The Fundamentals of Employment Law
For the purposes of this article, the term "employer" will be used for all who work in a supervisory capacity over employees, such as a small-business owner, corporate supervisor, or manager.

The process of employment law begins long before you actually hire someone. Before you step into the position of either a small-business owner/employer or supervisor or manager of a larger corporation, it is vital that you have some understanding of employment law. By learning the fundamentals of employment law, you will, at the very least, limit the possibility of litigation. At the most, you will avoid making costly mistakes and be able to get down to the business of making money.

A successful and savvy employer or manager knows:

  • how to properly design job postings and advertisements.
  • the proper technique for screening applicants.
  • which questions to avoid during the interview process.
  • that checking references and past records may diminish employment concerns.
  • how to avoid charges of invasion of privacy or defamation of character.
  • both federal and state laws that regulate employment practices.
  • how to avoid illegal discrimination charges.
  • how to protect against unfair competition.
  • how important it is to avoid making promises he or she may be unable to keep.
  • that immigration laws must be applied in all cases.
  • and much, much more.

All Employers Must Obey Employment Laws

What many employers falsely believe is that as long as they have good intentions, they are protected from a potential lawsuit. This may have been the case 100 years ago. However, today's employers are regulated by a myriad federal and state laws when it comes to handling employees.

Employment Equals Economic Relationship

The first fact you need to be aware of is that employment is an economic relationship. An employer seeks competent and dependable help in order to grow a business. An employee is looking for work with compensation. The laws regarding employing people to work for you or your organization are constantly changing. From Congress to state legislatures to federal and state regulatory agencies, today's employer must brave a veritable minefield of potential disasters in the employer/employee relationship.

The High Cost of Making Employment Mistakes

This is an area in which you can take reasonable steps to minimize your risk of making costly mistakes. Hiring the wrong person for the job can cost you in wages, in time lost on a project, and in litigation when you try to terminate this individual and hope to hire a better candidate.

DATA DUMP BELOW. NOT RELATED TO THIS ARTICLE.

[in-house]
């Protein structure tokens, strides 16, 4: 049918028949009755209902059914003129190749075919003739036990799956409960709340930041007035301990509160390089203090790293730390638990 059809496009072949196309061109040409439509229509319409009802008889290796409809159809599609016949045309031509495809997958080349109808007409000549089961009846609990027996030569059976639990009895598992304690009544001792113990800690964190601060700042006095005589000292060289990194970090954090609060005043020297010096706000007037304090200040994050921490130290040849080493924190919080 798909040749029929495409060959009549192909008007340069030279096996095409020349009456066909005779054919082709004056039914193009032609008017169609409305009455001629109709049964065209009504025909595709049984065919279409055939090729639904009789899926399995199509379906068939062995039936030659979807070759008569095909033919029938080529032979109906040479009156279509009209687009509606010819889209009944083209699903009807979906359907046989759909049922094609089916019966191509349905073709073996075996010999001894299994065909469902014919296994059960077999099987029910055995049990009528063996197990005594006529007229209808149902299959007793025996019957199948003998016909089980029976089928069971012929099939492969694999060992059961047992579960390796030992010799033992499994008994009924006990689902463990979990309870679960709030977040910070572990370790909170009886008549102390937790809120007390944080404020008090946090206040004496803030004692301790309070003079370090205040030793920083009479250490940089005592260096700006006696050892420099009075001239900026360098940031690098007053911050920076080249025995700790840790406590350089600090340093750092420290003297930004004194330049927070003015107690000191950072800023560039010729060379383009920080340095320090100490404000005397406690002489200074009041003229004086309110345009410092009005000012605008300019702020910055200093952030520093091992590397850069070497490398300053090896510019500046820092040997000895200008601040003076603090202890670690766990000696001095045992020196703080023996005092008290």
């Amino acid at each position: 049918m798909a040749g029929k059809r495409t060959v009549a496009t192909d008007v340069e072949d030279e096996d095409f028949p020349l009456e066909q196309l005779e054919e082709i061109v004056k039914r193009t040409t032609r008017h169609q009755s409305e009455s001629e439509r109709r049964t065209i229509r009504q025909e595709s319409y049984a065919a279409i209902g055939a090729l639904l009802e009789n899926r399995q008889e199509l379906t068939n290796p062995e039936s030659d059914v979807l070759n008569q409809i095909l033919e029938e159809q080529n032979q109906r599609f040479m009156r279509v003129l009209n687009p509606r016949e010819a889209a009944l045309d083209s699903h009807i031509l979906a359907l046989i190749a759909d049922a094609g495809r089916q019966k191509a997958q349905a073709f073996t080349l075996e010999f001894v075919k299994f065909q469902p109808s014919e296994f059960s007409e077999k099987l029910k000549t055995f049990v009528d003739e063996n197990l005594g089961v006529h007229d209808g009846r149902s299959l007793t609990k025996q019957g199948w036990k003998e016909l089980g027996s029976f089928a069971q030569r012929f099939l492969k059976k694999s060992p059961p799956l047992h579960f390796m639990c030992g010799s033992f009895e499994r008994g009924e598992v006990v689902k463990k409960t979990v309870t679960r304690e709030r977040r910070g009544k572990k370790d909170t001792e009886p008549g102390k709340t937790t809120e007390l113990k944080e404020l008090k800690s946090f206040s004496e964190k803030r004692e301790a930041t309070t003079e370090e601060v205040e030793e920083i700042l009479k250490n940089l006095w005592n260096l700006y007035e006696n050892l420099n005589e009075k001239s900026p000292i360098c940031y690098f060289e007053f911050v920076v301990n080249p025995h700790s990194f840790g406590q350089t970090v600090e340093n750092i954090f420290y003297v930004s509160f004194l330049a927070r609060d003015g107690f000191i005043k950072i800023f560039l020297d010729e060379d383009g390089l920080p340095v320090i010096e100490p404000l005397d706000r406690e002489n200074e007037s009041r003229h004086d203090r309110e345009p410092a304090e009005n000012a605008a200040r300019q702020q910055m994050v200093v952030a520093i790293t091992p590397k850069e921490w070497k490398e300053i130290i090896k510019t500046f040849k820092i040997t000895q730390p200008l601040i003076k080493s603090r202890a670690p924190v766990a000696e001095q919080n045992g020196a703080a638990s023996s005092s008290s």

Learning the basics of employment law will help you avoid making mistakes. Sadly, even an honest mistake will get you into trouble. Litigation costs employers billions of dollars a year. By establishing up-to-date employment policies, you will avoid making most of the common mistakes. Not understanding employment law will seriously impact how well and how long you do business.

Employees vs. Independent Contractors

Independent contractors often are hired to work for you without the complication of actually hiring them as employees. The risk, however, is if they "become" employees based on how you deal with them.

One of the biggest things that will distinguish an independent contractor from an employee is determining who is responsible for how that individual is allowed to do his or her job. If the employer dictates the hours, the manner, the method of payment, where the individual does the work, then that person is not an independent contractor, but an employee.

In order to have someone classified as an independent contractor, you as an employer have a say in how much that person will make for a certain amount of work being done. How that work is done, how many hours it takes, the manner in which it is done, and where it is done must be up to the independent contractor.

The Internal Revenue Service (IRS) prefers that people you pay for work be employees. It simplifies the tax burden for both of you. However, there are times when you periodically need specialized skills. An example could be an attorney or an accountant. Some employers need specialized computer or writing skills. These types of jobs are filled by independent contractors.